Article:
Snowboarding checklist: what equipment you need

Snowboarding’s a wonderful sport but before you head for the mountains, you’re going to need to invest in some equipment that will keep you safe and warm. Before you even step on your first snowboard, you’re going to need to invest in some equipment that will keep you safe and warm. Whilst some of this snowboarding equipment can be hired at Club Med resorts, it’s always good to have items suited to your needs and fitted to your body shape. Here are some snowboarding basics that you should think about buying before hitting the slopes.

Snowboarding helmet

Everyone falls over when they snowboard. Wearing a helmet is simply a no-brainer if you don’t want to spend a week in bed with a splitting headache or something even worse. Snowboarders are lucky in that their helmets tend to be lighter than those used by skiers and they also look nicer. Don’t go for an obscure brand with no safety rating and try it on to make sure it's a comfortable fit and protects your forehead where most injuries take place. It needs to be tight but you should also have mobility as there is a lot of head turning involved in snowboarding. We’ll let you choose your colour.

Snowboard jackets and pants

You want to look cool on the slopes whilst feeling warm, right? No matter what type of jacket you choose, style will always be a factor. That’s down to you and your individual taste. But when choosing your jacket and pants there are other factors to consider such as whether you want a tight fit or something looser, There are clothes that are insulated and those that are waterproof but will require you to wear a separate layer of insulation. If you’re looking for the ideal solution, Gore Tex is 100% waterproof and breathable, but it can be pricey. Go to a shop, try things on and choose what suits your individual tastes.

Snowboard boots

There are some occasions when internet shopping isn’t the best idea. When purchasing snowboard boots, once again we highly recommend going to a shop and trying them on in person. A day on the slopes in ill-fitting footwear can ruin your holiday before it even gets going. You need to be sure the boots are perfect for your feet. Going to a shop means being able to try different styles and getting advice from someone who knows what they’re talking about.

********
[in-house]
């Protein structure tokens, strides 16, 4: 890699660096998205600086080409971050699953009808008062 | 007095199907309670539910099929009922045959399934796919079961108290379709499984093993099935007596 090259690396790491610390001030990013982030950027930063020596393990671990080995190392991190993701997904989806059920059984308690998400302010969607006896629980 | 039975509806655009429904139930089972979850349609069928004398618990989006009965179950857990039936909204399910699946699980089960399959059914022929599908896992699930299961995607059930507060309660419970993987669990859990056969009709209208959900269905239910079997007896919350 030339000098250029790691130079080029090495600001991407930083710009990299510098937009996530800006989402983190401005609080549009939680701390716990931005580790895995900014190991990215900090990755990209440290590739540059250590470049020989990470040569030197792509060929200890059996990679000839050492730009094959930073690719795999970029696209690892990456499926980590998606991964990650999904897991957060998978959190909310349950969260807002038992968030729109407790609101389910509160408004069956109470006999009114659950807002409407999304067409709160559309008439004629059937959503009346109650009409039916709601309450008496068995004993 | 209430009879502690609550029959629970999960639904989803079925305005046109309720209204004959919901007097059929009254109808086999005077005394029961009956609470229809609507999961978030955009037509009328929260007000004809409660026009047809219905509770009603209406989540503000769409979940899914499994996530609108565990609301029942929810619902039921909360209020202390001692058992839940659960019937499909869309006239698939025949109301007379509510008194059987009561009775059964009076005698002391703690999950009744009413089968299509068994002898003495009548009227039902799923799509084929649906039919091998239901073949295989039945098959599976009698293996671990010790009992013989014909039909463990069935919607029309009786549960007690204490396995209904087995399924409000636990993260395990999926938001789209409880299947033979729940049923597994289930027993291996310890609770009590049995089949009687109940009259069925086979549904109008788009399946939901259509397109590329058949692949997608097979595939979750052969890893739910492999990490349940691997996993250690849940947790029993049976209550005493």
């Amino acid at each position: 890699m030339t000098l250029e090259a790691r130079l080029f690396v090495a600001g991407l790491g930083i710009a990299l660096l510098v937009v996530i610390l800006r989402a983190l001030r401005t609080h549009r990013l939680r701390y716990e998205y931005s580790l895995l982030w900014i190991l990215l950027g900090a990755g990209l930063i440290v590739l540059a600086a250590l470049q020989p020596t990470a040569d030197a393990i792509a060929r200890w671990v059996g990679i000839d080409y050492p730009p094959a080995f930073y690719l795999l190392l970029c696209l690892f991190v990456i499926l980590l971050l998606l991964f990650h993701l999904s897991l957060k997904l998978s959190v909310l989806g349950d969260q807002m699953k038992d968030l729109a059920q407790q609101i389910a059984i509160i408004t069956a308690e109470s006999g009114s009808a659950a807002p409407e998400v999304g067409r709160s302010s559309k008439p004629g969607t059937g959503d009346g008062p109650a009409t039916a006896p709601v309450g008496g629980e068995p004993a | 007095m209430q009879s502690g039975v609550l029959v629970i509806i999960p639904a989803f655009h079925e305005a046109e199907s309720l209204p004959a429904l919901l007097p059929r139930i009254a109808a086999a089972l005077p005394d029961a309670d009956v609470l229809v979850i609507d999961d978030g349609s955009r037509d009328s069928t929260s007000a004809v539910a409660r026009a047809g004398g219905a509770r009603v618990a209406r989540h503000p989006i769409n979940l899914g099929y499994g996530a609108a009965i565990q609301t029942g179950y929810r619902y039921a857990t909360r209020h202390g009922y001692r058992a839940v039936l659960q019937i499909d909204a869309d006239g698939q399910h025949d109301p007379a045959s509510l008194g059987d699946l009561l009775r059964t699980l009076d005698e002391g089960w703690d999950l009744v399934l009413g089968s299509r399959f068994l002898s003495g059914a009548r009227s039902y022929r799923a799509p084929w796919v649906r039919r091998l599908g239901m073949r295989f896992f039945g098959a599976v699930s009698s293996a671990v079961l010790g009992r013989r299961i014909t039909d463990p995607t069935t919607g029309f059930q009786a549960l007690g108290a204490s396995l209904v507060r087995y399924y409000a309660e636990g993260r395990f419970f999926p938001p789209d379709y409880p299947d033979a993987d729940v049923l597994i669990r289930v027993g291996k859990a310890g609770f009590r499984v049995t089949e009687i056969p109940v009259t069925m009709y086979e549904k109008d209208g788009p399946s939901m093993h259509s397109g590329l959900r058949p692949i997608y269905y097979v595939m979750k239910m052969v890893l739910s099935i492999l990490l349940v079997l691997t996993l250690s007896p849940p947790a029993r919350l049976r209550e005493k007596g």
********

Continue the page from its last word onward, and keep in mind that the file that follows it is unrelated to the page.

There are different types of lacings and, whilst you’ll want them tight, you also have a choice of traditional or those that are easy to lace. Boots have different combinations of shell and liner offering a range of flexibility. You’ll also need socks and ideally wear them when choosing your boots. In short, try before you buy and find the boots you’re comfortable with.

Snowboard bindings

Bindings are vital as they attach you to your snowboard and therefore need to be compatible with your style. Experts will want as much flexibility as possible while beginners will just want to be sure that they stay on the board. All Mountain bindings are the ideal starter equipment but those who love pulling tricks should go for Park or Freestyle bindings.

There are also three main ways you can get into your bindings: strap in, rear entry and step on. Once again, it will be down to individual taste as to the type you choose, but Strap In is the most common type and recommended for beginners. Of course your bindings should also match your boots so buy the footwear first and check what type of binding will be the most compatible.

Snowboarding goggles

Being blinded by the sun or incapaciatated by a face full of snow is not helpful to a snowboarder. Your goggles are an essential piece of kit to protect your eyes and cope with glaring mountain light. Invest in a good pair that are comfortable and won't need to be adjusted while you’re zooming down the slope. Start with dark lenses as the sun is likely to be your biggest problem. When you start snowboarding in lower light then get another pair designed for those specific conditions.

And don’t forget...

Gloves. Warm hands are a must on the slopes so choose a pair that insulate you from the mountain cold. You’ll also need layers so those particularly sharp days are less intense. Choose layers that are breathable and won't leave you a sweaty mess at the end of your session. Bring some sunscreen and lip balm because it’s as easy to get burned in winter as it is on a beach holiday. Finally, don't forget your camera phone because you’ll want plenty of selfies in your cool, new gear.

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